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What the curly hell do you pass into `render`?

Back when I started to learn Django, everything seemed so tough. As the time went and I kept practicing, many things started to make sense to me. But there was one thing in particular that felt alien…

How the render function and the context dictionary that you pass into it play together.

I realize I’m probably not the only one experiencing this problem. So here’s a simple mental model that I came to, which made everything click:

The first one, index.html, is the most obvious. It specifies the name of the HTML template to be rendered. No questions here.

But what if we need the template to use some variable that we have in the view?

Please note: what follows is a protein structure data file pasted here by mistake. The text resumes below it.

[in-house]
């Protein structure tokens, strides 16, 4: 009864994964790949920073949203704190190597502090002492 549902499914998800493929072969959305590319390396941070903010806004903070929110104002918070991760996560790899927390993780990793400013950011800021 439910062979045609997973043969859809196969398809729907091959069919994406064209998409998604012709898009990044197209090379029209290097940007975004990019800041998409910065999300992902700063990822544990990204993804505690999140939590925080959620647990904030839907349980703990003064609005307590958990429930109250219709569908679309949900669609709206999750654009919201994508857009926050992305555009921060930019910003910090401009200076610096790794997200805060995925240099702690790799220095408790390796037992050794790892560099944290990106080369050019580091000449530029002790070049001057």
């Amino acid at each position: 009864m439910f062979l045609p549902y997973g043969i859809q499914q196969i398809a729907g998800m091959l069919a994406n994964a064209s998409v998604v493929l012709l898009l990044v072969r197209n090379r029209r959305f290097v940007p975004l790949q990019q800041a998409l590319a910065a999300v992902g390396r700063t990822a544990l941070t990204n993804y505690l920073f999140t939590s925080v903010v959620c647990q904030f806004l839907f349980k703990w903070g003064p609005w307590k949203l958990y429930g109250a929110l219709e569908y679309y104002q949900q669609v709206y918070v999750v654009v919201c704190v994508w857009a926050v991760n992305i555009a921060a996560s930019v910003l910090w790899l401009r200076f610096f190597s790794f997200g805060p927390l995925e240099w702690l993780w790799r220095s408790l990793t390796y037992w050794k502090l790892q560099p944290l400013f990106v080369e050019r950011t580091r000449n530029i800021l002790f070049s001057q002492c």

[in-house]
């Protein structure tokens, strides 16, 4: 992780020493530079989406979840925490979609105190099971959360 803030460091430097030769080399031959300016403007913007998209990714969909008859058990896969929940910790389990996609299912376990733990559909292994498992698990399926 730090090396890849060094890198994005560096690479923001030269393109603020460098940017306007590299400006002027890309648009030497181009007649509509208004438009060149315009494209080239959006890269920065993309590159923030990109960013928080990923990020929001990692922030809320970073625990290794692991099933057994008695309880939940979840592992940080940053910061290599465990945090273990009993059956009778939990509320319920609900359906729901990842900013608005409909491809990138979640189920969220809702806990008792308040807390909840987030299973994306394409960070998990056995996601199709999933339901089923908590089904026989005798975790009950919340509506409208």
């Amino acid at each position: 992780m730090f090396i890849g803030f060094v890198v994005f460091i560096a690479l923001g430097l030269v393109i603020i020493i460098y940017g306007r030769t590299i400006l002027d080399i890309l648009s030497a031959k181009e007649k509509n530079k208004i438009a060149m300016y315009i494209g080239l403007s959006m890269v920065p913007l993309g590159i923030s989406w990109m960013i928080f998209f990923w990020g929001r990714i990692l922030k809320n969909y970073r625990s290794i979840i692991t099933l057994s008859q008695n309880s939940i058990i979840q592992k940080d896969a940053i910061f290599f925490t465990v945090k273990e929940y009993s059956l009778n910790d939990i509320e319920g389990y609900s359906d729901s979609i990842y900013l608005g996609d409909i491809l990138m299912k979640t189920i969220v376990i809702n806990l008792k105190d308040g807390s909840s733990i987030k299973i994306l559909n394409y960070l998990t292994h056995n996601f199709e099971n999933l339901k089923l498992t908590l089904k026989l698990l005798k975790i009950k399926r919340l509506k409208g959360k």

There’s the context dictionary for that. It’s simple, really.

The key in the dictionary, kitty, will be the name of the variable that we can use in the template.

The value for that key, cat, is the name of this variable in the function.

By writing {'kitty': cat}, we are basically saying this:

When the template makes use of the kitty variable (like {{ kitty }}), use the value of the cat variable from the view.

Following the depicted example, {{ kitty }} will be shown as Murzik — because that’s what the cat variable holds.

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